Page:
Recently, the American Lung Association of Virginia graded Fairfax County’s ozone pollution levels as “F.”
The true answers/solutions are more nuanced than a stark letter grade.
Air quality is a regional and national issue, not a local issue. It’s important to understand that air pollution travels beyond city, county and state boundaries.
“On the worst air quality days in our region, up to 70 percent of the ozone can be attributed to sources outside the D.C. area,” says Kambiz Agazi, the county’s environmental coordinator.
Fairfax County recognizes that the region has not attained the existing National Ambient Air Quality Standard (NAAQS) for ozone.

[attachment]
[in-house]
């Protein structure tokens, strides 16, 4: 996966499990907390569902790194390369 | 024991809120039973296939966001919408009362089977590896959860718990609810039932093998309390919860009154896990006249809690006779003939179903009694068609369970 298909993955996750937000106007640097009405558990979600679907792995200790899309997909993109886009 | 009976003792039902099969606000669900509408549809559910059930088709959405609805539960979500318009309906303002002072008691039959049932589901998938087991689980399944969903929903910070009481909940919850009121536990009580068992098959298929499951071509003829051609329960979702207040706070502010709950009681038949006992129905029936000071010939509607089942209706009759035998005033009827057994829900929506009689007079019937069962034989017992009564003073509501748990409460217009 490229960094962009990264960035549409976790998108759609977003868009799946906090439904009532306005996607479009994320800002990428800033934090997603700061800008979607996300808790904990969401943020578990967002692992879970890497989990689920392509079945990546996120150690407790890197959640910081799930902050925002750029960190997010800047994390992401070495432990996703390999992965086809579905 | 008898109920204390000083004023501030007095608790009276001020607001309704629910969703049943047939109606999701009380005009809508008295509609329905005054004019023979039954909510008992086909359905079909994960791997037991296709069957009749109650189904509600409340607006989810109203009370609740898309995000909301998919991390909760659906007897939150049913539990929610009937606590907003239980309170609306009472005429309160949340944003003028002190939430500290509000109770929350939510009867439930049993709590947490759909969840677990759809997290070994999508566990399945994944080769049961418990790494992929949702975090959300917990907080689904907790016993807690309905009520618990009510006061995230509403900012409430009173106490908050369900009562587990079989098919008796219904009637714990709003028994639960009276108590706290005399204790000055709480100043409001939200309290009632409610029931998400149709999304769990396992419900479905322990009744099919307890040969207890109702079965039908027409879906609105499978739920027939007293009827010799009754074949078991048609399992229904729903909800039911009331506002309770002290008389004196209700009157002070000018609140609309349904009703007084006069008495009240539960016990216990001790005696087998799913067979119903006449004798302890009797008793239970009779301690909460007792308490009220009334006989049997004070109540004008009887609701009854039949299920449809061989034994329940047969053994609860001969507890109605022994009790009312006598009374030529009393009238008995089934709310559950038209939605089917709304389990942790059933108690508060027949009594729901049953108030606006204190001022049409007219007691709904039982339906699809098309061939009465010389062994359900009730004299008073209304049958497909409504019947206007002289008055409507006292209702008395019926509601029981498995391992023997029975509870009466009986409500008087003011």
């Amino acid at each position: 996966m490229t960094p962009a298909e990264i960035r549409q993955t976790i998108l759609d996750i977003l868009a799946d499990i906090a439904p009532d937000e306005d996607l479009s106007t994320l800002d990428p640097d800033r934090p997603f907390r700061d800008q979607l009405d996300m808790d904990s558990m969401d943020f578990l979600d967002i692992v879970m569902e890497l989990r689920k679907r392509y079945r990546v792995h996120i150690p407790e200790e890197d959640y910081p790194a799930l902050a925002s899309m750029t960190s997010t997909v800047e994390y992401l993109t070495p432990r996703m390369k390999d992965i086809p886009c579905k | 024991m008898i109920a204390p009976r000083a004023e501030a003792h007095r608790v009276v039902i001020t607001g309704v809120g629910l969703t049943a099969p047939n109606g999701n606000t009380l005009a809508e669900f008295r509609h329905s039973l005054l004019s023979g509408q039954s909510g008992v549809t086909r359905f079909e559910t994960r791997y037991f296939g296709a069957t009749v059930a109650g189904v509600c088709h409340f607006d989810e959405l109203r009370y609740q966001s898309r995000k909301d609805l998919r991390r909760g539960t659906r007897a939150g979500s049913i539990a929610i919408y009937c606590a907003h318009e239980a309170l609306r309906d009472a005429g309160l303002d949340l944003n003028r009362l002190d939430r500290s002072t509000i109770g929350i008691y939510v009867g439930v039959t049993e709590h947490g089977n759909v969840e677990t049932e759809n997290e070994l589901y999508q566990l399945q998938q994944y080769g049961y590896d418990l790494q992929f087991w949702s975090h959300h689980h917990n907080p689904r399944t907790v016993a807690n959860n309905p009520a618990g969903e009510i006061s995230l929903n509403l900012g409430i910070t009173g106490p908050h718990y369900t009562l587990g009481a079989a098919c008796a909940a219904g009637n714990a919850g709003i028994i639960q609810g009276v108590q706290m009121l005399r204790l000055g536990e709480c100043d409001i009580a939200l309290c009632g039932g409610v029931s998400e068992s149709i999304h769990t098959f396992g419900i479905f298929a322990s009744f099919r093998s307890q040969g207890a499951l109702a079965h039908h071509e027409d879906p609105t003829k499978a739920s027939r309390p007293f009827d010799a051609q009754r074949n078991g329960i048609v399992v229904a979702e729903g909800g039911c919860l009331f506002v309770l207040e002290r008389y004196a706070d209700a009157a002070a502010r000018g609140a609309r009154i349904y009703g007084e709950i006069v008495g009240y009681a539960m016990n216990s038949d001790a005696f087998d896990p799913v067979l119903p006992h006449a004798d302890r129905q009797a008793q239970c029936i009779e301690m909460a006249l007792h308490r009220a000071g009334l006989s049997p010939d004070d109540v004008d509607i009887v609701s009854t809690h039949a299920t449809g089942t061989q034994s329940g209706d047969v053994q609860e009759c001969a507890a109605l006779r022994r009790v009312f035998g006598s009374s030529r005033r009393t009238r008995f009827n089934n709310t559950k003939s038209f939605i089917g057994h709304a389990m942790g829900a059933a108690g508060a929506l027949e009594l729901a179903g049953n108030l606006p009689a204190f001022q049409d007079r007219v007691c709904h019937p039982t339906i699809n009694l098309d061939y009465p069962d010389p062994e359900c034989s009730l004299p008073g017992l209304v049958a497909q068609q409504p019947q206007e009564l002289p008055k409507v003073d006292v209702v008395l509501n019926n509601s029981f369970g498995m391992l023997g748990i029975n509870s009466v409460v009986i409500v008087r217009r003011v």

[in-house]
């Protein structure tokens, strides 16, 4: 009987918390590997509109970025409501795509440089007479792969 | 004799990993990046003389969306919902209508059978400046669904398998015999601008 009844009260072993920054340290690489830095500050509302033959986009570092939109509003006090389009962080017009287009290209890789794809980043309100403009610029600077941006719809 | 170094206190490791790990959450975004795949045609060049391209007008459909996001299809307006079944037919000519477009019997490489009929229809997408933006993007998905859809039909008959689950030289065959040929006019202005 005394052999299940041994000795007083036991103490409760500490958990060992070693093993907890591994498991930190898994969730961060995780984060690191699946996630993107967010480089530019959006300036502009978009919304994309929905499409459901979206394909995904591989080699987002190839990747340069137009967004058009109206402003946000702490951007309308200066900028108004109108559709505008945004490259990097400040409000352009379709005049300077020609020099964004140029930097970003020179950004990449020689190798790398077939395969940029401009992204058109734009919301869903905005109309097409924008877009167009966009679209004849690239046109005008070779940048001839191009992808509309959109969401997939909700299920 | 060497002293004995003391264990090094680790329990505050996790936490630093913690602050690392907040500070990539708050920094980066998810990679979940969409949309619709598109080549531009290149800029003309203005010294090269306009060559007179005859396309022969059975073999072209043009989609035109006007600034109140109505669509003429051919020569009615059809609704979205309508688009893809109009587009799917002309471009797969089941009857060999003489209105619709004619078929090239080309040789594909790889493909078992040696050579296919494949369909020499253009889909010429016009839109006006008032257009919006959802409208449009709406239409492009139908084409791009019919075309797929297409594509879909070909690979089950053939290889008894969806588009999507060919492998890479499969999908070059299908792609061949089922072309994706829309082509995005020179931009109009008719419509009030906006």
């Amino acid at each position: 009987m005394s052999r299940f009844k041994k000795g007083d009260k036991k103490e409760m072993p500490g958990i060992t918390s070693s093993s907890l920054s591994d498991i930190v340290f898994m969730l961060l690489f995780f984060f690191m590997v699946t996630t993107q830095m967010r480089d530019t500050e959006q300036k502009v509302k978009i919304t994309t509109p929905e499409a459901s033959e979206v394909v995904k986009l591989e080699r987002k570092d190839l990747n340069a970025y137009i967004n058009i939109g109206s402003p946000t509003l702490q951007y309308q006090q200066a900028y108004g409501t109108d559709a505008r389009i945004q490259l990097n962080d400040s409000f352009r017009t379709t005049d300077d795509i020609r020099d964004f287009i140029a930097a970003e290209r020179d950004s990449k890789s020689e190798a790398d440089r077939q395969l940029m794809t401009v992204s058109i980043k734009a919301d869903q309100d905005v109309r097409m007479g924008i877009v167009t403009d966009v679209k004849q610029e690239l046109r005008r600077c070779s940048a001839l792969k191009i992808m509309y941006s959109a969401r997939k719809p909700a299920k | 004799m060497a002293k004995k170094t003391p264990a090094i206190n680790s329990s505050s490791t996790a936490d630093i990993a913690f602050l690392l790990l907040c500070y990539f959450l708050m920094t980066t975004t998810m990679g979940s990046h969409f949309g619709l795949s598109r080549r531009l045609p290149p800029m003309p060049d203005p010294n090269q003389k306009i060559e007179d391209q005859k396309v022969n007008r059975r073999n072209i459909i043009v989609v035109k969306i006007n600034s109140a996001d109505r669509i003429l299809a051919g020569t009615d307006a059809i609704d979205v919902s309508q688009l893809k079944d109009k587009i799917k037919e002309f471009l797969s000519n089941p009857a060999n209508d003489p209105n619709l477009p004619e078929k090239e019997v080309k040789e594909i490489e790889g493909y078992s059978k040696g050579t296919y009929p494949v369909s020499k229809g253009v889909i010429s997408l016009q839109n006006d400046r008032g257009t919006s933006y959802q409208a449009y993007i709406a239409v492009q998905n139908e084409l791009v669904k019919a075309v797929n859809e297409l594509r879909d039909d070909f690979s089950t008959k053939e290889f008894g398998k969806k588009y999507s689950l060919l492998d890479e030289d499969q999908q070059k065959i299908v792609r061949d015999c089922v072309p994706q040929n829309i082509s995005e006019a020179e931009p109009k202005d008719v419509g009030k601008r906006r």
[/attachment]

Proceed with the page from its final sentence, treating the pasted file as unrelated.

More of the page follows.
We do agree with the American Lung Association that there’s more work to be done when it comes to improving air quality. This is why the local and state governments in our region are working together to identify and implement additional actions that could further reduce ozone levels and assist in protecting public health.
Residents play an important role too.
Cars are a major source for ozone, and you can help reduce pollution by taking public transit. Try the region’s new “Car Free A to Z” website to find alternate ways around.
Learn more about air quality through these graphics: